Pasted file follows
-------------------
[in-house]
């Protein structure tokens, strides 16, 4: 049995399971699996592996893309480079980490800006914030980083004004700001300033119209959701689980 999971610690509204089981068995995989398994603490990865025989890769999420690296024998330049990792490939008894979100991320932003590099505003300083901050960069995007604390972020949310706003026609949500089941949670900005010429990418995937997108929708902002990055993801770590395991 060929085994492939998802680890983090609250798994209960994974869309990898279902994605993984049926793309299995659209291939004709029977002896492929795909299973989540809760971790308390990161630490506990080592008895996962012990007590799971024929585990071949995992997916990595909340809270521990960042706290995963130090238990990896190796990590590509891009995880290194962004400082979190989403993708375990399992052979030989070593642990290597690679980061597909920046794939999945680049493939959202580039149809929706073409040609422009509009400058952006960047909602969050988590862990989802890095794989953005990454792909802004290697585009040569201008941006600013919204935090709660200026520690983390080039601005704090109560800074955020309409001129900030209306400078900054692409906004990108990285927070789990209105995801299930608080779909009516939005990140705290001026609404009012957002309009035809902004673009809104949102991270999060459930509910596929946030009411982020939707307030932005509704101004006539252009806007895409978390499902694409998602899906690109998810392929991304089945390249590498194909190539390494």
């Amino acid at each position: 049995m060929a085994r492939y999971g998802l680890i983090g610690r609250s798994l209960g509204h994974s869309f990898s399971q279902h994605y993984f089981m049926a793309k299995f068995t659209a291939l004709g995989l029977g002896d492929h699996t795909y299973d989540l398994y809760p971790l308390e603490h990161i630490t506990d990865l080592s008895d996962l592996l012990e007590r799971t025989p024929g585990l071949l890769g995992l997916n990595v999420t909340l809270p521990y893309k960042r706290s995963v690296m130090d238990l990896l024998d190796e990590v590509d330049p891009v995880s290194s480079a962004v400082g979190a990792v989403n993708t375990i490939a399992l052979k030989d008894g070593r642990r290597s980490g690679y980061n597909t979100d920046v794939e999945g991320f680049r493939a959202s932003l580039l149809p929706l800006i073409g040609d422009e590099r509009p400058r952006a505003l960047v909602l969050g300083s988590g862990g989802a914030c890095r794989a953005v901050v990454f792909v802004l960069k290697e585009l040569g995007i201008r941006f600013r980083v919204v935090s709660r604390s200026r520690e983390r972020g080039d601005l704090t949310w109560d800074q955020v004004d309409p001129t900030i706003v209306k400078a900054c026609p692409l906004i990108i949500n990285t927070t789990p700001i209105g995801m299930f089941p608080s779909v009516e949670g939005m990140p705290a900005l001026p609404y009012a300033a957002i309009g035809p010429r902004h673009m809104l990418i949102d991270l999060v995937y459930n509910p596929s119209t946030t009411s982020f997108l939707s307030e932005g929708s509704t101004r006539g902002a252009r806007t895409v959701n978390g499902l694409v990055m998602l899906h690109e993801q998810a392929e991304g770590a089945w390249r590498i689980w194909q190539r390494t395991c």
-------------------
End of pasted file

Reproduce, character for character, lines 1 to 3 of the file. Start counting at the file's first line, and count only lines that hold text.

[in-house]
């Protein structure tokens, strides 16, 4: 049995399971699996592996893309480079980490800006914030980083004004700001300033119209959701689980 999971610690509204089981068995995989398994603490990865025989890769999420690296024998330049990792490939008894979100991320932003590099505003300083901050960069995007604390972020949310706003026609949500089941949670900005010429990418995937997108929708902002990055993801770590395991 060929085994492939998802680890983090609250798994209960994974869309990898279902994605993984049926793309299995659209291939004709029977002896492929795909299973989540809760971790308390990161630490506990080592008895996962012990007590799971024929585990071949995992997916990595909340809270521990960042706290995963130090238990990896190796990590590509891009995880290194962004400082979190989403993708375990399992052979030989070593642990290597690679980061597909920046794939999945680049493939959202580039149809929706073409040609422009509009400058952006960047909602969050988590862990989802890095794989953005990454792909802004290697585009040569201008941006600013919204935090709660200026520690983390080039601005704090109560800074955020309409001129900030209306400078900054692409906004990108990285927070789990209105995801299930608080779909009516939005990140705290001026609404009012957002309009035809902004673009809104949102991270999060459930509910596929946030009411982020939707307030932005509704101004006539252009806007895409978390499902694409998602899906690109998810392929991304089945390249590498194909190539390494």
């Amino acid at each position: 049995m060929a085994r492939y999971g998802l680890i983090g610690r609250s798994l209960g509204h994974s869309f990898s399971q279902h994605y993984f089981m049926a793309k299995f068995t659209a291939l004709g995989l029977g002896d492929h699996t795909y299973d989540l398994y809760p971790l308390e603490h990161i630490t506990d990865l080592s008895d996962l592996l012990e007590r799971t025989p024929g585990l071949l890769g995992l997916n990595v999420t909340l809270p521990y893309k960042r706290s995963v690296m130090d238990l990896l024998d190796e990590v590509d330049p891009v995880s290194s480079a962004v400082g979190a990792v989403n993708t375990i490939a399992l052979k030989d008894g070593r642990r290597s980490g690679y980061n597909t979100d920046v794939e999945g991320f680049r493939a959202s932003l580039l149809p929706l800006i073409g040609d422009e590099r509009p400058r952006a505003l960047v909602l969050g300083s988590g862990g989802a914030c890095r794989a953005v901050v990454f792909v802004l960069k290697e585009l040569g995007i201008r941006f600013r980083v919204v935090s709660r604390s200026r520690e983390r972020g080039d601005l704090t949310w109560d800074q955020v004004d309409p001129t900030i706003v209306k400078a900054c026609p692409l906004i990108i949500n990285t927070t789990p700001i209105g995801m299930f089941p608080s779909v009516e949670g939005m990140p705290a900005l001026p609404y009012a300033a957002i309009g035809p010429r902004h673009m809104l990418i949102d991270l999060v995937y459930n509910p596929s119209t946030t009411s982020f997108l939707s307030e932005g929708s509704t101004r006539g902002a252009r806007t895409v959701n978390g499902l694409v990055m998602l899906h690109e993801q998810a392929e991304g770590a089945w390249r590498i689980w194909q190539r390494t395991c």